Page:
Skip to content

Ford Invests in EV Infrastructure in America’s Heartland

2021 has been what can comfortably be described as a busy year for Ford Motor Company. The American automotive giant has taken numerous steps towards an environmentally sustainable future including the release of two brand-new EV models, the Ford Mustang Mach-e and the Ford F-150 Lightning. However, their biggest step towards sustainability comes in the form of an $11.4 billion investment to further their process of electrification; their largest investment ever.

The investment will see the construction of a $5.8 billion twin battery plant in central Kentucky as well as a $5.6 billion, 3600-acre automotive assembly campus in southwest Tennessee. Both will be used to improve the infrastructure for their shift towards electric vehicles.

The pair of electric vehicle complexes will be operating with South Korean battery manufacturer SK innovations, Ford’s partner in battery production. 

The 1500-acre Kentucky battery-production complex, set to be located in the small town of Glendale, is estimated to be in operation by 2025. At full operational capacity, the plant, known as the BlueOval Battery Plant, is expected to produce the batteries for more than 600,000 cars each year for the rapidly expanding Ford EV line, as well as the batteries for Lincoln’s electric vehicle line. The plant expects to supply jobs to 5,000 Americans and upon completion is projected to be the largest producer of EV batteries in the United States.

2022 Ford F-150 Lightning, one of the cars that will be produced at BlueOval City // Photo Courtesy Ford

Their Tennessee assembly campus, located in Stanton, will continue the process of manufacturing for Ford’s electric vehicle line.

The vertically-integrated assembly complex, which they call BlueOval City, will be one of the largest industrial campuses in the U.S. and is modeled after the historic Rouge River factory of the 1900s.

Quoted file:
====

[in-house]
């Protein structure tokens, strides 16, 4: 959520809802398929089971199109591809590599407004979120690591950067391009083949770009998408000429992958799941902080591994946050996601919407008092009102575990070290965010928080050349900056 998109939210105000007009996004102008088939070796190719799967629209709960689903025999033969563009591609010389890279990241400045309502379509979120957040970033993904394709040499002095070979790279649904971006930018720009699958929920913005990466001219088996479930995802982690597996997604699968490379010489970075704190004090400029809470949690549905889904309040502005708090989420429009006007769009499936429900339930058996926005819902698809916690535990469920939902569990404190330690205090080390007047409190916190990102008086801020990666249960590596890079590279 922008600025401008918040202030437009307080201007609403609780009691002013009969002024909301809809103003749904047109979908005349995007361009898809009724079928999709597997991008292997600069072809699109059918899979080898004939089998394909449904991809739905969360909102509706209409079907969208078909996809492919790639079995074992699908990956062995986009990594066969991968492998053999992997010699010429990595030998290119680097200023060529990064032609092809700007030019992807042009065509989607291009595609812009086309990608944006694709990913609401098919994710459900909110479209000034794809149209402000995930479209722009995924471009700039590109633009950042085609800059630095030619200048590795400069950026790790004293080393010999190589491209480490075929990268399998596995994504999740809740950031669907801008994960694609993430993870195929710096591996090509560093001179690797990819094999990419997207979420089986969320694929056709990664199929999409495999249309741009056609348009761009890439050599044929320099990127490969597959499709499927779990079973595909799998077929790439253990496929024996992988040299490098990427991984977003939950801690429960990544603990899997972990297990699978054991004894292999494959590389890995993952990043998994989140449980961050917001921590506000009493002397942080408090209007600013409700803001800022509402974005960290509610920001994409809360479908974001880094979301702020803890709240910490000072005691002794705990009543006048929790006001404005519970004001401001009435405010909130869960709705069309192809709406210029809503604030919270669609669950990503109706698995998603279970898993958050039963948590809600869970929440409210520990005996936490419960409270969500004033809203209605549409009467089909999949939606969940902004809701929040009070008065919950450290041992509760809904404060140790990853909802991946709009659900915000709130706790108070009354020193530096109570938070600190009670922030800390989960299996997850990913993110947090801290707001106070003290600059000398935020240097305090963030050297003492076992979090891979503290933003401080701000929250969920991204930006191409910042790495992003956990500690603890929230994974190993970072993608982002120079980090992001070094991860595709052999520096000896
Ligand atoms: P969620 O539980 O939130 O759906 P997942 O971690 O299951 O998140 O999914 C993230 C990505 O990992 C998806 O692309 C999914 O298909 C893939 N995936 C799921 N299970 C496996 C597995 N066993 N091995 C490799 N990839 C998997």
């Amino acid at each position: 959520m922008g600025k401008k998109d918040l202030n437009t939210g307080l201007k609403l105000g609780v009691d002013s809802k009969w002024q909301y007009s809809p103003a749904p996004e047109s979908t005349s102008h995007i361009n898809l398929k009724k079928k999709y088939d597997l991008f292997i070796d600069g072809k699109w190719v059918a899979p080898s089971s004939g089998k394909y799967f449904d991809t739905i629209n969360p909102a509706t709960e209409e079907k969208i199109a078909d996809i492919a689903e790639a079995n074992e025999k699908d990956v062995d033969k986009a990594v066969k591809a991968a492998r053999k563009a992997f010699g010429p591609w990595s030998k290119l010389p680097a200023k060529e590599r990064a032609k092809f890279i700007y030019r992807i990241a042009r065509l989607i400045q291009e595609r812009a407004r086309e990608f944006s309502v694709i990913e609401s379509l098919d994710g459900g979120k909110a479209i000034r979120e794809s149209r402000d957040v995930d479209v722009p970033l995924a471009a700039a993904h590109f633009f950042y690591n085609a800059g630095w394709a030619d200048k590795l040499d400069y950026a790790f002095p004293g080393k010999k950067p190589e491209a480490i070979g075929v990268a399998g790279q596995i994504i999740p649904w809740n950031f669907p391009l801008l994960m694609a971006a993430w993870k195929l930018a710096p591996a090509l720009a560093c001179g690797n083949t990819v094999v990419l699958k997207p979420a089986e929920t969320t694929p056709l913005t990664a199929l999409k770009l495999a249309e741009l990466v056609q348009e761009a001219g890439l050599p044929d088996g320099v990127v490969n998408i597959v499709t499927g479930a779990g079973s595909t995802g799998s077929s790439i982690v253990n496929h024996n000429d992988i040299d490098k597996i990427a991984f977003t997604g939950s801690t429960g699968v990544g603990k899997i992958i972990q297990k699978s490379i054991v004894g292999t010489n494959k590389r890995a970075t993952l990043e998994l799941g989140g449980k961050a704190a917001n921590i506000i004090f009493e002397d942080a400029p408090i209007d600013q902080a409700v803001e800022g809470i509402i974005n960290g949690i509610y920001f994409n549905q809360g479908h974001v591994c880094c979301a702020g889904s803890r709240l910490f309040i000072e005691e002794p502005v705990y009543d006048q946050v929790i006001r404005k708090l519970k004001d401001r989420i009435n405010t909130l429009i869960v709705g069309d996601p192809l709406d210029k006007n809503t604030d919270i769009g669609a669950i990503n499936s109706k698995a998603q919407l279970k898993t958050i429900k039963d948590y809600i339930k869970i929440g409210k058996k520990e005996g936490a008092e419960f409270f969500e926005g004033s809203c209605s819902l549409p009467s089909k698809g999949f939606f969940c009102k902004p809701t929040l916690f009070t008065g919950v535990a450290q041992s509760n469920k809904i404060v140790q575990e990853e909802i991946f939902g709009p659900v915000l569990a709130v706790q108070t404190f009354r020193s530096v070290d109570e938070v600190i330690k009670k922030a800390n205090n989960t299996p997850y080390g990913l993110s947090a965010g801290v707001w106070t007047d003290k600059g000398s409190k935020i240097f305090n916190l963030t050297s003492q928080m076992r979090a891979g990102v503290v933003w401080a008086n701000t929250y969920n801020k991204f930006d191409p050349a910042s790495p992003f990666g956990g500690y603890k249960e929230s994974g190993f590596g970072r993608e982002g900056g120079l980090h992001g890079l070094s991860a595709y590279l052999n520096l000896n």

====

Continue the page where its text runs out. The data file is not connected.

Bill Ford, Executive Chairman at Ford, remarked that “these high-tech sustainable campuses will do for the 21st century what the historic Rouge plant outside of Detroit did for the 20th: set a new standard for American manufacturing.”

In addition to modernizing Ford’s production processes, it will also usher in a new era of environmentalism within Ford. The BlueOval City campus will be designed using biomimicry in order to optimize efficiency. Ford also understands the potential impact that projects of this magnitude could have on a small town in America’s Heartland, like Stanton, Tennessee. This is why they are outfitting BlueOval City with carbon-neutral manufacturing systems that guarantee a low environmental impact on the local communities. In particular, Ford will look to local renewable energy sources like wind, solar and geothermal energy to power the 3,600-acre mega-site, as well as an on-site water treatment plan that incorporates water reuse and recycling programs as a way of ensuring that they make zero freshwater withdrawals for assembly processes. Ford has also enacted an intensive waste recycling program that ensures none of the waste from manufacturing processes goes to landfills but instead is either reused or repurposed, once the complex is operational.

BlueOval Battery Plant Announcement in Kentucky // Photo Courtesy Ford 

The electrification initiative has also been an exciting prospect for the communities hosting these large-scale projects. For Stanton, an already small town whose population has been dwindling since the middle of the 20th century, the expected 6,000 jobs created for the BlueOval City is a cause for celebration. While there was some apprehension in Glendale around how the battery plants would affect the farming communities there, most of the residents have warmed up to the project thanks to projected improvements in property values, and job opportunities for residents.

This landmark initiative is not only a sign of their interest in electrification, it also shows their interest in environmental consciousness at all levels of production, from the cars they produce to the processes by which they are made. Ford predicts that 40 to 50 percent of their fleet will be electric by 2030. So, while the American electric vehicle movement is only just beginning to take shape, Ford’s investment into electric infrastructure is a sign of where the automotive industry is heading in the coming years.


Back To Top